Source: United Nations
(New York, 21 January 2021)
I am greatly concerned by serious allegations of sexual violence in the Tigray region of Ethiopia, including a high number of alleged rapes in the capital, Mekelle. There are also disturbing reports of individuals allegedly forced to rape members of their own family, under threats of imminent violence. Some women have also reportedly been forced by military elements to have sex in exchange for basic commodities, while medical centres have indicated an increase in the demand for emergency contraception and testing for sexually transmitted infections (STIs) which is often an indicator of sexual violence in conflict. In addition, there are increasing reports of sexual violence against women and girls in a number of refugee camps.
While noting the volatile security situation in the Tigray region, the hampered physical access in many parts of Tigray, and the dire situation of civilians especially refugees, it remains critical that humanitarian actors and independent human rights monitors be granted immediate, unconditional and sustained access to the entirety of the Tigray region, including IDP and refugee camps where new arrivals have allegedly reported cases of sexual violence. Immediate medical and psychosocial assistance must be accompanied by protection measures, to ensure that those who have been forced from their homes due to violence are not placed at further risk of sexual violence within the camps. This includes the more than 5,000 Eritrean refugees in and around the area of Shire living in dire conditions, many of them reportedly sleeping in an open field with no water or food, as well as the more than 59,000 Ethiopians who have fled the country into neighbouring Sudan. The United Nations estimates that of these refugees, more than 25 percent are women and girls of reproductive age.
Constrained humanitarian access and limited resources for service providers have reduced the availability of essential health care and assistance for survivors of sexual violence, including sexual and reproductive health care. Access to lifesaving assistance, such as dignity kits, post-rape kits, treatment to prevent HIV and STI transmission and psychosocial support is also critical. Accordingly, enhanced funding and support is urgently required to scale-up the provision and coverage of essential services.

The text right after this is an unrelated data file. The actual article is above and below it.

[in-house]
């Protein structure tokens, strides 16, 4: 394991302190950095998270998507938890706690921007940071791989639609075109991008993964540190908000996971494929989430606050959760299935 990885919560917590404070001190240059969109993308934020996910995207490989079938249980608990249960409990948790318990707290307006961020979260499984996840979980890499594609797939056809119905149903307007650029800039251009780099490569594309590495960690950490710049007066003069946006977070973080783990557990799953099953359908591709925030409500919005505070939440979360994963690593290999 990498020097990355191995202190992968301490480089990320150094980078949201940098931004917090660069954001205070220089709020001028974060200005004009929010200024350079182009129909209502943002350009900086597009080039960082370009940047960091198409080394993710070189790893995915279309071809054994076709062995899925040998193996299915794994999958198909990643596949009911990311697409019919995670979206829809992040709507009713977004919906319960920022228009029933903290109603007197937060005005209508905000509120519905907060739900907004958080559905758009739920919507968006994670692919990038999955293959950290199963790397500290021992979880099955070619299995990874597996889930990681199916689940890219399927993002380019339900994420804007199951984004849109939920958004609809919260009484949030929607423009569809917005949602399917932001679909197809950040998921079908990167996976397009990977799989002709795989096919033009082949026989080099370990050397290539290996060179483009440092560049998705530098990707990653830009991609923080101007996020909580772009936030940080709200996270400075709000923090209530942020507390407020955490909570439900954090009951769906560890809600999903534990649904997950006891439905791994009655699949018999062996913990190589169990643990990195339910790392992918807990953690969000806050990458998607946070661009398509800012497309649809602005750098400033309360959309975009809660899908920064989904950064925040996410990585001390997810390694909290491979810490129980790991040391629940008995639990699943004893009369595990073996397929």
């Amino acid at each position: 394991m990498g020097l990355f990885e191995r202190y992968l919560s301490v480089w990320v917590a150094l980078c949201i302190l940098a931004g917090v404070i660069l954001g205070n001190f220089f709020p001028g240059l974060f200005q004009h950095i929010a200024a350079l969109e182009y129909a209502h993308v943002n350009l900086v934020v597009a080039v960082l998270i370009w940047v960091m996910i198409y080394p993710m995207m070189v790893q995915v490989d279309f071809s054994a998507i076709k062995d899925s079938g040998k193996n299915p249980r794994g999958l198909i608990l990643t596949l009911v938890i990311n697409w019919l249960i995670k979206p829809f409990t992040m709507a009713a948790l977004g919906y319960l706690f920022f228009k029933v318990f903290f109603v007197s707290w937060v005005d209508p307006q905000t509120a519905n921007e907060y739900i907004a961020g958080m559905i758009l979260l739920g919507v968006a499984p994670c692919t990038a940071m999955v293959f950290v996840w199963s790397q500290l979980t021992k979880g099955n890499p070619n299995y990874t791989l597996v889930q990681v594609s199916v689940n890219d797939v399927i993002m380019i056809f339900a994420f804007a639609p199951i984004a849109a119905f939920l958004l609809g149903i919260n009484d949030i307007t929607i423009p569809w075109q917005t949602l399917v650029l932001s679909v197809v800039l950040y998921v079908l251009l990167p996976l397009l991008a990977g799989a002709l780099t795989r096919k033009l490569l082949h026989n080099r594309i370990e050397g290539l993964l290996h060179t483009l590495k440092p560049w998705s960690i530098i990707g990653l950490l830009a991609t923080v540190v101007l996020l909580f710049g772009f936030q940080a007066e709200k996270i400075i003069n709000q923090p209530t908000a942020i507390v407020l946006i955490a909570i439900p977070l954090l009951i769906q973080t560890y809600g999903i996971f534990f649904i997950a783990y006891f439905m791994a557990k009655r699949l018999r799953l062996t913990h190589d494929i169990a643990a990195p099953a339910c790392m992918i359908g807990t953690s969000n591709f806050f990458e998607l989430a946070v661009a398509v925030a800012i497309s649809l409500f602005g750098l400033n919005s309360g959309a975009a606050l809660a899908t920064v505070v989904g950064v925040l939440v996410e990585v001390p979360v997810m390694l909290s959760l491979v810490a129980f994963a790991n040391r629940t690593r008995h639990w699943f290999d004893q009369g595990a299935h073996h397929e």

I call on all parties involved in the hostilities in the Tigray region to commit to a zero-tolerance policy for crimes of sexual violence, in line with their respective obligations under international humanitarian and human rights law. While taking note of the monitoring and investigation missions recently conducted by the Ethiopian Human Rights Commission (EHRC) in Western Tigray and the Amhara region, I call on the Government of Ethiopia to further exercise its due diligence obligations to protect all civilians from sexual and other violence, regardless of their ethnic origin and those displaced by conflict, and to promptly allow for an independent inquiry into all allegations of sexual and other forms of violence, to establish the facts and hold perpetrators accountable, provide redress to victims, and prevent further grave violations. My Office and the United Nations system stand ready to support national authorities to put in place rigorous measures to prevent and respond to possible violations.
The Special Representative of the Secretary-General on Sexual Violence in Conflict serves as the Chair of United Nations Action Against Sexual Violence in Conflict (UN Action) which is a network of 15 UN entities established in 2008 with the goal of eradicating sexual violence during and in the wake of conflict including by addressing the root causes of such crimes. UN Action implements projects in a number of priority situations supporting the response of national authorities. For further information visit www.stoprapenow.org